A personal reflection on my experience with a virtual court system.
I had the unusual privilege of being the instructing attorney for a respondent on an urgent application that was launched earlier this week and set down for hearing today. The details of the matter, I am unable to disclose, it being a matter of attorney-client privilege and a matter which is currently sub-judice, but I thought I would pen this blog post as a personal reflection on my experience with a virtual court system.
Today, 16 April 2020, we in South Africa have been in lockdown since midnight on 26 March 2020 – 21 days of staying at home. Lockdown was scheduled to be lifted today but was extended a further 2 weeks until 30 April 2020.
It has, undeniably, been an uncertain time for the legal profession in many respects. Courts have been closed for all matters other than those which are urgent in nature. The requirements for an urgent matter to be heard are extremely stringent in nature and attorneys who bring matters to court that lack sufficient urgency are faced with punitive costs orders.
The Deeds Office, the Masters’ Office and CIPC have been closed. Much of our active work came to an abrupt halt on 26 March 2020, when the lockdown regulations came into effect. Until such time as the lockdown regulations are lifted, and offices, like the ones I have mentioned, reopen, the work of attorneys and legal practitioners can largely only be preparatory in nature. We are all waiting anxiously to be able to commence working again, as and when the Government deems it safe enough for people to return to work. We support and applaud the work of the government to make the extraordinarily difficult decisions it has been faced with since the dangers of COVID-19 became evident.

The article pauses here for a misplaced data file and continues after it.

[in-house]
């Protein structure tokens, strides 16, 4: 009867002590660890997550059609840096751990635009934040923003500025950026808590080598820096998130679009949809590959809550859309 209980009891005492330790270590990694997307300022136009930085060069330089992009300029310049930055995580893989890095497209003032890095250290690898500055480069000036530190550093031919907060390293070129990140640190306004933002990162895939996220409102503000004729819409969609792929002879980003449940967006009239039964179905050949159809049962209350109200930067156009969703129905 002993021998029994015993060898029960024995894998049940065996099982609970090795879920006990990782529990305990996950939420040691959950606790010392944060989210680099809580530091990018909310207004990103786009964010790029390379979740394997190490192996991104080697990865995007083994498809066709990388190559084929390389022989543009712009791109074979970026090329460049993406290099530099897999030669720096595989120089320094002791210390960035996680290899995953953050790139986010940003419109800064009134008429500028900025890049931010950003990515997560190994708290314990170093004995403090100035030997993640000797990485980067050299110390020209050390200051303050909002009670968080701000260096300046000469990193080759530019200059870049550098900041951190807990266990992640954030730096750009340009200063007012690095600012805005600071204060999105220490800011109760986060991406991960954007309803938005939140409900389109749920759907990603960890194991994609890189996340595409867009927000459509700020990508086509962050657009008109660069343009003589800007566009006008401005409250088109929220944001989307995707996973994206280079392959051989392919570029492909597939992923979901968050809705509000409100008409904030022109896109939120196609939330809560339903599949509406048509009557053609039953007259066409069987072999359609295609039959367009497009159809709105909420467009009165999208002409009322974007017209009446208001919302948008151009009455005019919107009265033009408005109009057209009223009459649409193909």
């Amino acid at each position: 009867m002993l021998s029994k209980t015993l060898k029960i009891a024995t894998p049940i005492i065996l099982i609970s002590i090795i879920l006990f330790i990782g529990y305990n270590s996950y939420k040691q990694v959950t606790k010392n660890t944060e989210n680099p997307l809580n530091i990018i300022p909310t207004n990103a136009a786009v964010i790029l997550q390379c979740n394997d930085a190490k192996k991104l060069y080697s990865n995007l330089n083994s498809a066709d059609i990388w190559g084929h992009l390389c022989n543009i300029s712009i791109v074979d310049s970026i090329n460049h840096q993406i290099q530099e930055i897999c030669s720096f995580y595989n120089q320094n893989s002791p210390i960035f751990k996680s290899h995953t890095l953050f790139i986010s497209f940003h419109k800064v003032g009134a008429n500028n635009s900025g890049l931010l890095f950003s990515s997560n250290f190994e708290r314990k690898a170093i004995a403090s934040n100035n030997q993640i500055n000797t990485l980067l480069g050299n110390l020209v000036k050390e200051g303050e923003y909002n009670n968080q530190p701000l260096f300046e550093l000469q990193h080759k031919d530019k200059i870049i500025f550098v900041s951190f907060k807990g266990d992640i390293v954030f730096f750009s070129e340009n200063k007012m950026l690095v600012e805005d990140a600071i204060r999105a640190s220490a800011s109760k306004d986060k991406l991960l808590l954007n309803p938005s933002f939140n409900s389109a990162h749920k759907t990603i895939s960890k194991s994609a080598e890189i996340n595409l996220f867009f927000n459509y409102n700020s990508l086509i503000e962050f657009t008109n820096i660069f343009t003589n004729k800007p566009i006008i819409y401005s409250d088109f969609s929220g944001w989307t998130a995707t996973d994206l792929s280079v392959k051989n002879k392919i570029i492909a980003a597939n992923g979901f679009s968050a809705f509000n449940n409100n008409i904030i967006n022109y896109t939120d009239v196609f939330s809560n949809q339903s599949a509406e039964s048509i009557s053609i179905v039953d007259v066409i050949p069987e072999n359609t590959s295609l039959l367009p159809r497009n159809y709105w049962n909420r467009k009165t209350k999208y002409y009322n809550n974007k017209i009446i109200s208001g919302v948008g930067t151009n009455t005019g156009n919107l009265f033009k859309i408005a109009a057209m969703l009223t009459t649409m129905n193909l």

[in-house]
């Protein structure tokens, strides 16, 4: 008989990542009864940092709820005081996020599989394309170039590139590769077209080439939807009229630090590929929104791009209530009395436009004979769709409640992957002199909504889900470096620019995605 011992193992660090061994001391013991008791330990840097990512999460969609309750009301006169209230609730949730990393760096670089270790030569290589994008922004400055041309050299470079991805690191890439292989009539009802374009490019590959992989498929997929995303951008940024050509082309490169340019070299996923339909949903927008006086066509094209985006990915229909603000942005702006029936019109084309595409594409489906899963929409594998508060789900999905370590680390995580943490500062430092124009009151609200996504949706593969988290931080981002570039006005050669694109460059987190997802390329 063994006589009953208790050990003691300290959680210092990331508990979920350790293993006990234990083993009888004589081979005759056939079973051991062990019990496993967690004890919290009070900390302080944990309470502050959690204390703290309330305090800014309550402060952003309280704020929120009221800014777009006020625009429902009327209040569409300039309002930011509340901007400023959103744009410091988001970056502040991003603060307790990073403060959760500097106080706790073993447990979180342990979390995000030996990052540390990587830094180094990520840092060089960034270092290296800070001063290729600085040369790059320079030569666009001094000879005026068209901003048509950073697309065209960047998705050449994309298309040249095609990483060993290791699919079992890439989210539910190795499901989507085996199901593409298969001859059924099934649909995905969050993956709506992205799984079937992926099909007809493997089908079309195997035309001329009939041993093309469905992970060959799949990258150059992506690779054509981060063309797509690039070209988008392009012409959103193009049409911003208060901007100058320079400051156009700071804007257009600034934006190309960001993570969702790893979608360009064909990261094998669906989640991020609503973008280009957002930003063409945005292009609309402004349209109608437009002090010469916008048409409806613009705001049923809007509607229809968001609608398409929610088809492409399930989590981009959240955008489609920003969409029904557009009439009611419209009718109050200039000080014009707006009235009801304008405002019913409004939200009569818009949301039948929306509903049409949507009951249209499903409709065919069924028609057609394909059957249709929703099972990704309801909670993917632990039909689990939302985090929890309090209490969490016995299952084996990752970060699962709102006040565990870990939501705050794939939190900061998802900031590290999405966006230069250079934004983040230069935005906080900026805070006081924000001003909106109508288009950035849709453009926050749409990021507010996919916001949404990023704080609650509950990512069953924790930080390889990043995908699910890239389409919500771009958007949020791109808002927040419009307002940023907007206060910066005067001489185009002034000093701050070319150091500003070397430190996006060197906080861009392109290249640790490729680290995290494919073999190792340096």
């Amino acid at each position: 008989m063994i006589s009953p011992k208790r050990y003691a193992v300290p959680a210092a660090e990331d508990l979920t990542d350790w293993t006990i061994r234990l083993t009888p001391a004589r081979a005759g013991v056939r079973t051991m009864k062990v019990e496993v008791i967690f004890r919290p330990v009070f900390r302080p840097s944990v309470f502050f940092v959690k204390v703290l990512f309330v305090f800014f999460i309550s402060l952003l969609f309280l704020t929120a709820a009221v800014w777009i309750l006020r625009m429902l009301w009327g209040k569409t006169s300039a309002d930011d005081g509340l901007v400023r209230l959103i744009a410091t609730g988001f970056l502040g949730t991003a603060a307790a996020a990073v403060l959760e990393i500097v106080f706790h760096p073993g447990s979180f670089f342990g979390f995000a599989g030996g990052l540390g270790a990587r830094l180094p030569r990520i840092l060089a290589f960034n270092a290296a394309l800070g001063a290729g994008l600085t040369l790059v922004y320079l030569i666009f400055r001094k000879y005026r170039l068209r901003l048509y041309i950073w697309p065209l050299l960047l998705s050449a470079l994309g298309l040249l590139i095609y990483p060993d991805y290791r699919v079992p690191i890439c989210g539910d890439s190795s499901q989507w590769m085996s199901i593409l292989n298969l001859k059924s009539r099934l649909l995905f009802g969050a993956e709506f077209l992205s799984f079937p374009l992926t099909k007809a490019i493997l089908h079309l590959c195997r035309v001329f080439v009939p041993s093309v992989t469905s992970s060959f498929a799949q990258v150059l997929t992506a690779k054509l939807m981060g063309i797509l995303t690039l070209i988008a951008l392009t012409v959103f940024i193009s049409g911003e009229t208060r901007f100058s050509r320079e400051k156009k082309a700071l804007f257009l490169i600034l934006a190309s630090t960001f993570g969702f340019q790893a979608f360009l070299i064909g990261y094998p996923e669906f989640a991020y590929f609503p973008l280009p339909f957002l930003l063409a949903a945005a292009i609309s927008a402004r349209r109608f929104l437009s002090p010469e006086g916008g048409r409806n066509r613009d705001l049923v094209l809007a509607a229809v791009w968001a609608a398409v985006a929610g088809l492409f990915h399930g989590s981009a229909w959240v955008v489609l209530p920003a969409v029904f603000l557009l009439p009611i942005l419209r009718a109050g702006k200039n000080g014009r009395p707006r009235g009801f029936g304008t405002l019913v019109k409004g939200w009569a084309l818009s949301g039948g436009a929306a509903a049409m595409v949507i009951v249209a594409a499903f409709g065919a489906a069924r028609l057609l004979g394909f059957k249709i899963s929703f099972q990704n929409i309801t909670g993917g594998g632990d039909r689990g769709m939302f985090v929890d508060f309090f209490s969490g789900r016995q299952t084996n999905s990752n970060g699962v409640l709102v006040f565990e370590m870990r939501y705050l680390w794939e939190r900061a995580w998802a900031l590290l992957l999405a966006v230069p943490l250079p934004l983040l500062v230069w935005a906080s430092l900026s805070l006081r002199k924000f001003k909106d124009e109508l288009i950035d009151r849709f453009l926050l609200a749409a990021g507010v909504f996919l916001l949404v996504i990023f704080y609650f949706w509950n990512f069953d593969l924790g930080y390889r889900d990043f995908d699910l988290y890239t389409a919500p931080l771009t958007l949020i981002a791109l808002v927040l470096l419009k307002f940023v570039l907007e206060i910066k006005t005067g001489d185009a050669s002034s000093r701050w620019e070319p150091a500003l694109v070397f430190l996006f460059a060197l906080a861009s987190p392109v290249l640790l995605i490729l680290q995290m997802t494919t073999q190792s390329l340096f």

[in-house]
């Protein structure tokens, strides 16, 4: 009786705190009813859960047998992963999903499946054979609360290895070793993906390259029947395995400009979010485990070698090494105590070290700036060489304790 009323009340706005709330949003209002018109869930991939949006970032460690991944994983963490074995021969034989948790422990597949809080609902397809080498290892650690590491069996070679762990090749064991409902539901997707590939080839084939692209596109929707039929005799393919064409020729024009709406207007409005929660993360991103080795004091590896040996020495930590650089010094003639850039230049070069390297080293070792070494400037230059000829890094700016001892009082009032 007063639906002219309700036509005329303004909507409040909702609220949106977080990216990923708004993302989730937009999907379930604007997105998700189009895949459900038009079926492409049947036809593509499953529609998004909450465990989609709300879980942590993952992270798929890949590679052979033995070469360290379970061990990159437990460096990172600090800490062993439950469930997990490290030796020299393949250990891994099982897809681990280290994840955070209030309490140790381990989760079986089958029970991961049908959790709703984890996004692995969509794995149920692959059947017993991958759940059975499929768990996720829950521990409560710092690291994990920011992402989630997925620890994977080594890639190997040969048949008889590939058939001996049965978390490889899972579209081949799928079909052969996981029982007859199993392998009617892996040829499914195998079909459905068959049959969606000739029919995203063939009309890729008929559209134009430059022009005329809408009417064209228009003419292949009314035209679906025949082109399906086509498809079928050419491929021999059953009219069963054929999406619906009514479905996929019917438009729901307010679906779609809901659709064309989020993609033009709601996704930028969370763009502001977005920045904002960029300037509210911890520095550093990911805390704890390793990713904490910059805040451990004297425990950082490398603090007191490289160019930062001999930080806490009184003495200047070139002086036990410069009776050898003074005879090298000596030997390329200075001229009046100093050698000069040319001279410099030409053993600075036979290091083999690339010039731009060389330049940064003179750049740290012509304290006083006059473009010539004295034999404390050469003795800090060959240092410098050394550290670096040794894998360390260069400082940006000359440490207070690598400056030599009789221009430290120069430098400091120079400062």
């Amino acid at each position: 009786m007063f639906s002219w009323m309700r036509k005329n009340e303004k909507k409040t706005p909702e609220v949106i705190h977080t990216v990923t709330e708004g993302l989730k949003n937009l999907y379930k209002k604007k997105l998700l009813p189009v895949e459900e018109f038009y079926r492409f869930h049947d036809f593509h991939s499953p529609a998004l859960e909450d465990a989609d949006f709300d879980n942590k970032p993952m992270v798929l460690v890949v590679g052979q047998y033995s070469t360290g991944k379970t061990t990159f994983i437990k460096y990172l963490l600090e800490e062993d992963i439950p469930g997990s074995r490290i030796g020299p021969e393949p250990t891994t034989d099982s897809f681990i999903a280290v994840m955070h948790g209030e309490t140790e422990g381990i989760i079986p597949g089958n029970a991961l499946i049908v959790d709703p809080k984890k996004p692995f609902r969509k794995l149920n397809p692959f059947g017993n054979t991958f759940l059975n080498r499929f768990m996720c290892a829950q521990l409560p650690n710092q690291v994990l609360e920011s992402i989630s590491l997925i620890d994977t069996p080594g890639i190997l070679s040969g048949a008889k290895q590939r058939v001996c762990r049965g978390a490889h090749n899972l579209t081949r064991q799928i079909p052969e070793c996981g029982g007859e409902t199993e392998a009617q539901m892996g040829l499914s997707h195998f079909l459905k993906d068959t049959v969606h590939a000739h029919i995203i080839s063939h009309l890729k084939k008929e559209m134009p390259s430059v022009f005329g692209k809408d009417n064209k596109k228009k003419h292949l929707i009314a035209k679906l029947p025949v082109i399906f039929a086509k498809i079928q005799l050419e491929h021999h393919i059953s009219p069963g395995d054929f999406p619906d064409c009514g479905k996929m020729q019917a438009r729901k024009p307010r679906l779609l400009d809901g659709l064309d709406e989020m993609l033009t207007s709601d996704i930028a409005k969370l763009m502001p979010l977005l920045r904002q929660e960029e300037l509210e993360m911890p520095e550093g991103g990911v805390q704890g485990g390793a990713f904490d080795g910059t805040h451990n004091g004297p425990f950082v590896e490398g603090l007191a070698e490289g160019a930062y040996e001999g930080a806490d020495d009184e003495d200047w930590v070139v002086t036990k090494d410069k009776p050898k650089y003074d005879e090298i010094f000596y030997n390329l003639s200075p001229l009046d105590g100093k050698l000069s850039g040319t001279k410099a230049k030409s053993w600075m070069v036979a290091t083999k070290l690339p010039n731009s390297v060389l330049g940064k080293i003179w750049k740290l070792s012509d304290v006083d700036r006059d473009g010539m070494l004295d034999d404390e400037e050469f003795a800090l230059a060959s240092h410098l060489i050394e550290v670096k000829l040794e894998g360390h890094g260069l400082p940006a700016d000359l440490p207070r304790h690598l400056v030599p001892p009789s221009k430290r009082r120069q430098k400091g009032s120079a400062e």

Thrust into a whole new world.
When, earlier in the week, a client was served with an urgent application, we were thrust into a whole new world. Our matter was set down for this morning. We were advised by the Registrar, shortly after the application was filed that the hearing would take place via Microsoft Teams. We were immediately curious to know how, practically speaking, the matter would proceed, but like many things, we would have to wait and see until the day of the hearing.
The preparatory aspects of the matter involved consultations held over telephone calls and WhatsApp discussions. Drafting took place and was transmitted between the parties involved via email. Upon the completion of the drafting of the papers, a trip to the Police Station was undertaken to sign an affidavit.
The Police Station was quiet and the officials present were friendly and helpful. I was thoroughly sanitised before I was able to enter the building. All the officers were gloved, with masks and eye shields and were wearing aprons.
The affidavit was quickly signed and I scurried back to my car to listen to the esteemed Professor Karim talking about the pandemic on 702 as I returned home.